Aside from finishing the skirt for Fluttershy last weekend, I also managed to finish the top hat accessory I’ll be wearing. Trust me, I’m not certain that is a victory.
I started with McCall’s 6975 (View F), and some cut pieces of swirly yellow brocade, which I will also be using later on for my waist cincher.
I’ll also be using this pattern soon for some fingerless gloves for this costume! 🙂 Just waiting on some stabilizer to arrive from Amazon so that I don’t tear the sheer glove fabric when I make the button holes.
Anyway, I discovered that sewing top hats with your sewing machine does NOT get easier the second time around. In fact, based on this recent experience, I think the first time may have gone better, but maybe I’m just remembering it fondly because THIS hat experience was so frustrating? I definitely remember top hats being more frustrating than the pilot captain’s hat I made for Rainbow Dash, though it was still not a walk in the park.
Some parts of the stitching were easy – such as sewing the brim pieces together. Very relaxing to just leave your hand on the inner loop and guide the piece through it’s circular stitch path.
Other parts, such as attaching the top of the hat to the cylindrical part, and then attaching the brim to the cylindrical part, were not easy. I mean, you can barely see, much less sew (see below). And the hat was constantly hitting and getting stuck on the automatic needle threader pieces of my Brother, which I never use anyway – I had half a mind to break them off at the peak of my frustration.
I used fusible craft weight interfacing for this hat – this first hat used heavy weight, I think – and it was a huge pain to sew and turn right side out, etc. In fact, after I ironed it onto the fabric, the interfacing caused the hat pieces to bow and bend just from sitting there. I wound up ironing them a second and third time to straighten out the pieces before I sewed them.
Above you can see some of the obvious difficulty I had with the top of the hat attachment – it’s not exactly a pretty circle. All said and done, I still wound up with something that resembles a hat at the finish line. Never mind that weird crook in the brim (hidden in the picture below), we’ll just put it at the back of my head and press on with life.
Does anyone have the SEKRITS to sewing hats without this much pain and agony? Here are the few things I have learned:
1. Fuck pinning. OK, so this is my usual mantra unless I am doing Something Really Important. But it is doubly important here, for several reasons. First, pinning through thick interfacing is a bitch. Second, you will stab yourself and yell obscenities. And finally, you will remove the pins after you have done numbers 1 & 2, which were apparently a waste of time anyway.
2. Squish the fabric any way you can. It will come back later, your machine will make fewer horrible sounds, and the fabric will get caught on random shit less frequently.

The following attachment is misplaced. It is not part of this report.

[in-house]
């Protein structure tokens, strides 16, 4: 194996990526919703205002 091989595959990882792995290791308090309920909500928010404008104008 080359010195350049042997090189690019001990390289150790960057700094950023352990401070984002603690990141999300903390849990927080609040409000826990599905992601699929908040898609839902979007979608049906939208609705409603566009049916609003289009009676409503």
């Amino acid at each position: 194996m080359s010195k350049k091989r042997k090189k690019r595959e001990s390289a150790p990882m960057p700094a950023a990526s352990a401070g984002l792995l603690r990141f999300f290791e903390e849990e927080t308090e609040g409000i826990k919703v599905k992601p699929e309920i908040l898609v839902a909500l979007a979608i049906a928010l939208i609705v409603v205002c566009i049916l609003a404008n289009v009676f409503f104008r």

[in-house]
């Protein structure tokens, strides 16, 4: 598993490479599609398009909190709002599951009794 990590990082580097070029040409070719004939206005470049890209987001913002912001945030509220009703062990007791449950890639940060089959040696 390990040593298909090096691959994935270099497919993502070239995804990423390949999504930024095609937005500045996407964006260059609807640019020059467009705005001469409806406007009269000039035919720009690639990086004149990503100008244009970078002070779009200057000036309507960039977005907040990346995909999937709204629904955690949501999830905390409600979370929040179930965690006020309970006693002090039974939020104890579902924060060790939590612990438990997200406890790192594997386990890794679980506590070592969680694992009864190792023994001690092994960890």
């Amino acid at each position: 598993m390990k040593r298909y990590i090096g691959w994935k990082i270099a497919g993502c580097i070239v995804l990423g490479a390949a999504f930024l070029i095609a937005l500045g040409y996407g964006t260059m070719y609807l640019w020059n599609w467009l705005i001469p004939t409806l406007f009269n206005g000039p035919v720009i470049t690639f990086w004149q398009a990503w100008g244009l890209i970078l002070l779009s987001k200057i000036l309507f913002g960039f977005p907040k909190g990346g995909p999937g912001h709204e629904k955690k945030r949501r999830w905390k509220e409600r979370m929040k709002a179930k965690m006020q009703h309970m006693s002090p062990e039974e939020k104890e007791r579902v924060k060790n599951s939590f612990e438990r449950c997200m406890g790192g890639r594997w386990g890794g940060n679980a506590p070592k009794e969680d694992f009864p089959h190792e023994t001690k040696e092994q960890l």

3. Sew in small amounts at a time. Preferably at a slower speed so you don’t send your needle running headlong off the edge of your hat. It is so hard to move and arrange / squish the hat pieces for some parts of this that it will be easier to start a line of stitching, stitch a little bit, and then stop and reinforce. Then remove the hat from the machine, reposition it, and start a the line of stitching over again.
4. No matter how tempting, do not throw your sewing machine down the stairs. I seriously contemplated this, as well as opening the window and tossing it out onto the roof of the third story just to hear the satisfying crash on the driveway … but that could have damaged a car. If you are really close to hurting your machine, it’s time to take a break and come back later.
I’m not sure how useful the advice above really is … but it has got to mean something that I had so many problems, and still wound up with a hat that looked passable right?
Once the sewing of the hat was complete, the real fun of decorating the hat begins!
I used my trusty hot glue gun, some flowers in pink and blue, a glittery pink ribbon, a flower blue trim, a butterfly piece, and a hummingbird clip. I also glued a clip to the underside of the hat brim to help it stay on my head with the wig I’ll be wearing. The bird is maybe a bit of a stretch, but it’s the right color, and Fluttershy is all about animals so, it’s gonna stay, I think.
I even tried the hat on with my wig (which is in some need of styling, so don’t judge me yet).
Kind of convenient I was wearing a yellow t-shirt for that photo hah. I might go with one ponytail on the wig, but hard to say. Also, black eyebrows make the look, don’t you think? Thankfully I have my eyebrow pencil and eye shadow trick to color those more appropriately.
While I had this getup on my head, I took the parasol out and rested it on my shoulder, where I discovered two things:
1. The parasol is a fairly different shade of yellow than my skirt, and I don’t know how I feel about that. Actually, I’m pretty certain it bothers me.
2. Holding the parasol over my shoulder with the hat on is a logistical problem I did not foresee. I will probably knock my hat and/or wig off my head like this.
So I’ve decided to use the parasol as a closed prop for carrying and posing. I think I’ll tie a ribbon around it and maybe attach a butterfly to the bow. Also, with the parasol closed, hopefully the glaring differences in yellow will be minimized.
Anyway – hat complete, despite the frustrations. I love the swirly fabric, and I like how the decorations turned out, though a little part of me wishes you could see the bird better. Maybe I will try to fix that. Cheers!